Each full-time graduate student pursuing a degree in physics is required to participate in the undergraduate teaching function of the department. This requirement is met by assisting in undergraduate labs, giving laboratory instructions, grading papers, conducting problem sessions or offering tutorial help. The assignment varies depending on the interest and experience of the student and the degree of involvement in thesis or dissertation research, and usually amounts to 10 hours per week or less.

The Ph.D. Degree in Physics with Astrophysics Option

The Ph.D. in Physics is also available with an Astrophysics option.

Course Work.
Completion of the following courses with an average grade of B or better:
Physics 60743, Astrophysics
Physics 60303 Quantum Mechanics
Physics 60403, Electrodynamics
Plus three from the following:
Physics 60203, Classical Mechanics
Physics 60313, Quantum Mechanics
Physics 60413, Electrodynamics
Physics 60603, Statistical Physics
A minimum of nine hours of Physics 60870, Research Problems in Astronomy, must be completed with an average grade of B or better. Students in the Astrophysics option may also be required to take Physics 70743, Advanced Topics in Astrophysics, to ensure an adequate background for their dissertation research.

Except for the courses specified above, the remaining regulations concerning course work, pre-dissertation qualifying exam, and dissertation are the same as those prescribed above for the Ph.D. in Physics.

The Ph.D. Degree in Physics with Business Option

The Ph.D. in Physics is also available with a Business option. Students entering the Ph.D. program with a B.S. degree are normally expected to complete the Ph.D. requirements within five years. At the end of the fourth year of graduate studies, a candidate for the Ph.D. degree in Physics who has demonstrated sufficient progress in research (dissertation), may submit a written request to the Department of Physics for admission to this program. Providing there is a clear indication that the student can reasonably be expected to complete all the requirements for the Ph.D. within five years, permission will be granted to apply to the Director of Admissions of the MBA Program of the Neeley School of Business. During the fifth year the student is expected to continue with the dissertation on a reduced scale, and, if on Departmental Teaching Assistantship, to perform designated departmental teaching duties. Students entering the Ph.D. program with advanced standing (M.S. degree or more) can request an accelerated program.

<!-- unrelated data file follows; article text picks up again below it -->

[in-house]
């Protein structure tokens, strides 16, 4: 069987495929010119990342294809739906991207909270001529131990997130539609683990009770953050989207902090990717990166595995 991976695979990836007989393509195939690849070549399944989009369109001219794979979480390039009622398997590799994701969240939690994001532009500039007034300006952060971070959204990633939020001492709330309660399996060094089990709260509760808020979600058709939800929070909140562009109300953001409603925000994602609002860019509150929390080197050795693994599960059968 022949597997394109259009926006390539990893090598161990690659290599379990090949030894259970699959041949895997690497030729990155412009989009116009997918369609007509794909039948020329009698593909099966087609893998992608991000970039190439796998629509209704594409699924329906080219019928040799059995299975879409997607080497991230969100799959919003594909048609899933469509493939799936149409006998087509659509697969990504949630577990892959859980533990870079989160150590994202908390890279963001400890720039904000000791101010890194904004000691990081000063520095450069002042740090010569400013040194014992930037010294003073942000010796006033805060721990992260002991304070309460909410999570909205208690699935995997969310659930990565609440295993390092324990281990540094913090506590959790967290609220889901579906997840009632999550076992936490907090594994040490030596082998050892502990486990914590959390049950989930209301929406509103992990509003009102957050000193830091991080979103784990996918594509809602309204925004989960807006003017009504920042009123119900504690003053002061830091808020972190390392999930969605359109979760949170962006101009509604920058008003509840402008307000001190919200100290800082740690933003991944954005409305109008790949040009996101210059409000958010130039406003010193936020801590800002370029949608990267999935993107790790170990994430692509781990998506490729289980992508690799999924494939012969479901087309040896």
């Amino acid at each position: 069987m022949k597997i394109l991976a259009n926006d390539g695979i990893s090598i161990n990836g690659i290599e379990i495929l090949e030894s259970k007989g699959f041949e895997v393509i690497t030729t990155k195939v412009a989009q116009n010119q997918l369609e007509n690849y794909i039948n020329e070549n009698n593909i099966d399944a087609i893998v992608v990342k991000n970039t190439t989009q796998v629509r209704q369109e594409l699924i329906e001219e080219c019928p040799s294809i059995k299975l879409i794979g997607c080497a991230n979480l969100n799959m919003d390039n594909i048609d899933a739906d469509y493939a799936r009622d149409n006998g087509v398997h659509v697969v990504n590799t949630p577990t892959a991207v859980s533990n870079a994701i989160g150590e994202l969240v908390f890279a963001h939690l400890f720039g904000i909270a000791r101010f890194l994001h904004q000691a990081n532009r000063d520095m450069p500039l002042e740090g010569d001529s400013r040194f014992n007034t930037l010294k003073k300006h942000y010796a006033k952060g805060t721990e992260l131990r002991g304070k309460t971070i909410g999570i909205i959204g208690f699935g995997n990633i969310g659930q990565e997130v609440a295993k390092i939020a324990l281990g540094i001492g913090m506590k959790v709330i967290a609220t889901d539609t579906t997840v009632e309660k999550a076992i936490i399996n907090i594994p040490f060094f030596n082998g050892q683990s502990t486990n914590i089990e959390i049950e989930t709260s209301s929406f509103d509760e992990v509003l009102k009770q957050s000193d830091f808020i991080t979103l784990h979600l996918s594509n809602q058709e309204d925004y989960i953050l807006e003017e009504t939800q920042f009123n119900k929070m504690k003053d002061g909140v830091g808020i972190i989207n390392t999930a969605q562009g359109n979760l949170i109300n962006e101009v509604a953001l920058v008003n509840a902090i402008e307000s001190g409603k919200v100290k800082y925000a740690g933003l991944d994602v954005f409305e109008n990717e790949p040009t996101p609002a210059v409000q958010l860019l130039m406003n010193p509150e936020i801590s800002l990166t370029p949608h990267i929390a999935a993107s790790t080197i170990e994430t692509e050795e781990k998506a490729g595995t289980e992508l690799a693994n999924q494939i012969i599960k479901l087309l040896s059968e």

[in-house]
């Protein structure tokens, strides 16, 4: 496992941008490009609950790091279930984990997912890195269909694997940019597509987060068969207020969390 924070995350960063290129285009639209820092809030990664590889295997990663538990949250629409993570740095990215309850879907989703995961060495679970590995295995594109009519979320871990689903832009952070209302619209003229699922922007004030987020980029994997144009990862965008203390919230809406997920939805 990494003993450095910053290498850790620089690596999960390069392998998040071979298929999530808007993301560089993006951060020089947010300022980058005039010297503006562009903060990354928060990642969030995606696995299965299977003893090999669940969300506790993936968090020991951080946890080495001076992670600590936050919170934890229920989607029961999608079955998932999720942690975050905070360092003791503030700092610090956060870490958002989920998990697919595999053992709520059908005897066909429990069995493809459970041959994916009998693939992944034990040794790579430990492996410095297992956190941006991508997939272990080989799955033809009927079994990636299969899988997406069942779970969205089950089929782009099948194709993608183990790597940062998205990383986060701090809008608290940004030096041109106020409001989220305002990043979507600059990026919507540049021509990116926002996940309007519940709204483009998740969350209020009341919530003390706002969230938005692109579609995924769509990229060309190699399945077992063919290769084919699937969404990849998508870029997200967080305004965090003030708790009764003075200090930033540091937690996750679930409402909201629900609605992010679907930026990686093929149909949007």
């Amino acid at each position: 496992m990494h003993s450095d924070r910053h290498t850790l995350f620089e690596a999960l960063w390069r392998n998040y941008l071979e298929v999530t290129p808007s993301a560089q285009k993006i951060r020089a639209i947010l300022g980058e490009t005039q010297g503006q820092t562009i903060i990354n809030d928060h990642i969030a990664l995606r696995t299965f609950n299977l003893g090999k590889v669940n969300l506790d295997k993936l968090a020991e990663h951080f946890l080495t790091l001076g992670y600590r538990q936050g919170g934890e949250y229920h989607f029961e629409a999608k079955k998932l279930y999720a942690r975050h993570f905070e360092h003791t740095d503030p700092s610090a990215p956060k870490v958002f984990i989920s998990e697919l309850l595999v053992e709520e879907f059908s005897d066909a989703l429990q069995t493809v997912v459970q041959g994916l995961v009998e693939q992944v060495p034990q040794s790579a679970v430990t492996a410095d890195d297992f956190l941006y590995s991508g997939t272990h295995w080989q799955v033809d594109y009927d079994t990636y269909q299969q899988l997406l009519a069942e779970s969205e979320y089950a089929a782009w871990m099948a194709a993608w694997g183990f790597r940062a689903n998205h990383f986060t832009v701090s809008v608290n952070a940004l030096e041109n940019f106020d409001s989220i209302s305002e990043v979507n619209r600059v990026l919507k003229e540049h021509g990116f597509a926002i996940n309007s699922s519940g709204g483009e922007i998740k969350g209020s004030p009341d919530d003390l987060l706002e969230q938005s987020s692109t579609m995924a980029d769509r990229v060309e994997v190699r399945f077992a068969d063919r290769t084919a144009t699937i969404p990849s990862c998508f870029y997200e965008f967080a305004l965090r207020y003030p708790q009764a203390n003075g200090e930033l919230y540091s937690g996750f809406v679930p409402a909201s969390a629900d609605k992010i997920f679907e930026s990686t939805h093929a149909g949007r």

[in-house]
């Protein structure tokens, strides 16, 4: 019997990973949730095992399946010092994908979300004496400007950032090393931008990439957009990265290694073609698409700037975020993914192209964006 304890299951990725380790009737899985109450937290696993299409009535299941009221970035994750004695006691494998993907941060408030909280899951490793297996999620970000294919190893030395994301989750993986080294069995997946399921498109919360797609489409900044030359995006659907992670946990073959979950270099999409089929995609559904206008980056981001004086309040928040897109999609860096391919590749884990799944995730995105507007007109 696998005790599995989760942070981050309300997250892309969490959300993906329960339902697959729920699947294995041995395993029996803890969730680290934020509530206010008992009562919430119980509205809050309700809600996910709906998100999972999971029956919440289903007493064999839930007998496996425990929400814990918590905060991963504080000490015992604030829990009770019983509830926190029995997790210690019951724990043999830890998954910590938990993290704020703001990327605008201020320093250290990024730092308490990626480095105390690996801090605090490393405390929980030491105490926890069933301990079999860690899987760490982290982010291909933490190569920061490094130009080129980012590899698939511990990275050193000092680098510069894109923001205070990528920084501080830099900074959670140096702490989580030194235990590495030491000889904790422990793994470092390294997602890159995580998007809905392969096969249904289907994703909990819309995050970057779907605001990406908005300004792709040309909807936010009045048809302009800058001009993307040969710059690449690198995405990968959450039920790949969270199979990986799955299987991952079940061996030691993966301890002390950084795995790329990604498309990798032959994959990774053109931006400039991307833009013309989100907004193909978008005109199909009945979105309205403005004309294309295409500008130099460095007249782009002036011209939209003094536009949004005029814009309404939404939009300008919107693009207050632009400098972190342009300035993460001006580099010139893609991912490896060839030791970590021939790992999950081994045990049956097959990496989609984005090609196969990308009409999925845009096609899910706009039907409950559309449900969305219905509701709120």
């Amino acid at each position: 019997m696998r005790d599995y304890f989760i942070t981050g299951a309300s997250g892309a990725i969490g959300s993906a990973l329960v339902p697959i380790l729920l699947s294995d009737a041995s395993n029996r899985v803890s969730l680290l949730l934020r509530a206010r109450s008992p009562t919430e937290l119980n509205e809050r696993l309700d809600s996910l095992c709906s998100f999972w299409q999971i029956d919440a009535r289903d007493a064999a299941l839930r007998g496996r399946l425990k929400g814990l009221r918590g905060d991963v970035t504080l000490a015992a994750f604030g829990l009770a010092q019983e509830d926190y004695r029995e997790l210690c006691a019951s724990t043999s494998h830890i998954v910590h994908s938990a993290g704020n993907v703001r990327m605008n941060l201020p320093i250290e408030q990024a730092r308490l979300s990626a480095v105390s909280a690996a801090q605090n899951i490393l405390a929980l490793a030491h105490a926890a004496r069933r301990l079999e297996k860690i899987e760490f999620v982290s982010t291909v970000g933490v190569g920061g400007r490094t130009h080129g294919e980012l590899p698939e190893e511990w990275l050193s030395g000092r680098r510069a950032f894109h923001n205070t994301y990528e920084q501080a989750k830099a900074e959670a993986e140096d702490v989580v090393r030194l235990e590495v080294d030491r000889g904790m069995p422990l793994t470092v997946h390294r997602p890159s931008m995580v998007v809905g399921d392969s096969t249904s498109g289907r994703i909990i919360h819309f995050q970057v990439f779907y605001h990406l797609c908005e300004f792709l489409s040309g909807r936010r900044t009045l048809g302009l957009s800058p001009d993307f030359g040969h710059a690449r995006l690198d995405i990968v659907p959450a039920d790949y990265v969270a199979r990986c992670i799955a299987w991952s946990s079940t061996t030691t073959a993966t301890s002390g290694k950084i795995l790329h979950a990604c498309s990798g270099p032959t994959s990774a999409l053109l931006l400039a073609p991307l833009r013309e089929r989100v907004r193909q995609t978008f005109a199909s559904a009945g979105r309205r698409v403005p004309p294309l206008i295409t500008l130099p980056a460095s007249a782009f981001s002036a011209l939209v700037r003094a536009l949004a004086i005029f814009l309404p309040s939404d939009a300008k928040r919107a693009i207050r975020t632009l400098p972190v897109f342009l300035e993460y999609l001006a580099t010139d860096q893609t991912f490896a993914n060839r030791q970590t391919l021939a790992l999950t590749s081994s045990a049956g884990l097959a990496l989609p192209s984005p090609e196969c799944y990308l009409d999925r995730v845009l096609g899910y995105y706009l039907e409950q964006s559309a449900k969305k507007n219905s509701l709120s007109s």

In addition to the course work, qualifying examinations, and dissertation requirements specified for the Ph.D. degree in Physics, the student will satisfy the following conditions specified by the School of Business:
1. Students electing to take the Business Option will take the 18 hours of MBA coursework over the course of two consecutive semesters (entering in the Fall and finishing in the Spring semesters).
2. Students are required to attend the START Workshop conducted by the School of Business that occurs just before the start of the fall semester. Students are assessed a fee for the workshop.
3. The School of Business will accept the results of the GRE.
4. The Director of Admissions has sole authority to admit physics Ph.D. candidates to the MBA program (whether they seek the MBA degree or the Option).
5. Under the assumption that the students come to the program with a good background in Statistics, they would take the following courses:

a. Fall Semester

1. Corporate Financial Reports
2. Interpreting Financial Reports
3. Business Strategy and Structure
4. Managing People

b. Spring Semester

1. Management of Financial Resources
2. Market Driven Strategy
3. Managing Information Technology

6. The foregoing may be adjusted in the event of a realignment in the sequence of courses in the MBA program.
7. Students who wish to continue their studies in the program after their first year of business courses and pursue the MBA degree:

a. Will, with the approval of the Director of the MBA Program, be permitted to transfer in for credit a total of six hours of 60000 or 70000 level graduate physics course work. Transfer will be approved for: 1. A graduate level course that is equivalent to DESC (Statistics) and 2. Other 60000 or 70000 level course work taken in the Physics Department.